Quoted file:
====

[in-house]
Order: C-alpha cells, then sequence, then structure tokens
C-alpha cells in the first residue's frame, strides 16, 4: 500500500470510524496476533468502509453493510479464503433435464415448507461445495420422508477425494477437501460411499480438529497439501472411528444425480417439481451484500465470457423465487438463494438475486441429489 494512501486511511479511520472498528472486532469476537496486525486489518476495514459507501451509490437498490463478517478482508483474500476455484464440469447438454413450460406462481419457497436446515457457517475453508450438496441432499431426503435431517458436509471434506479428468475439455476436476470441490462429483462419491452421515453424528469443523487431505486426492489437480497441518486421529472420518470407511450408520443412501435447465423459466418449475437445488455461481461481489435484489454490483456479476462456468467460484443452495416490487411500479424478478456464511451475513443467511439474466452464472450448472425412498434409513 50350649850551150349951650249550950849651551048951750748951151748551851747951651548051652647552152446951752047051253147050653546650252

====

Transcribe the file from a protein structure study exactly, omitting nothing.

[in-house]
Order: C-alpha cells, then sequence, then structure tokens
C-alpha cells in the first residue's frame, strides 16, 4: 500500500470510524496476533468502509453493510479464503433435464415448507461445495420422508477425494477437501460411499480438529497439501472411528444425480417439481451484500465470457423465487438463494438475486441429489 494512501486511511479511520472498528472486532469476537496486525486489518476495514459507501451509490437498490463478517478482508483474500476455484464440469447438454413450460406462481419457497436446515457457517475453508450438496441432499431426503435431517458436509471434506479428468475439455476436476470441490462429483462419491452421515453424528469443523487431505486426492489437480497441518486421529472420518470407511450408520443412501435447465423459466418449475437445488455461481461481489435484489454490483456479476462456468467460484443452495416490487411500479424478478456464511451475513443467511439474466452464472450448472425412498434409513 50350649850551150349951650249550950849651551048951750748951151748551851747951651548051652647552152446951752047051253147050653546650252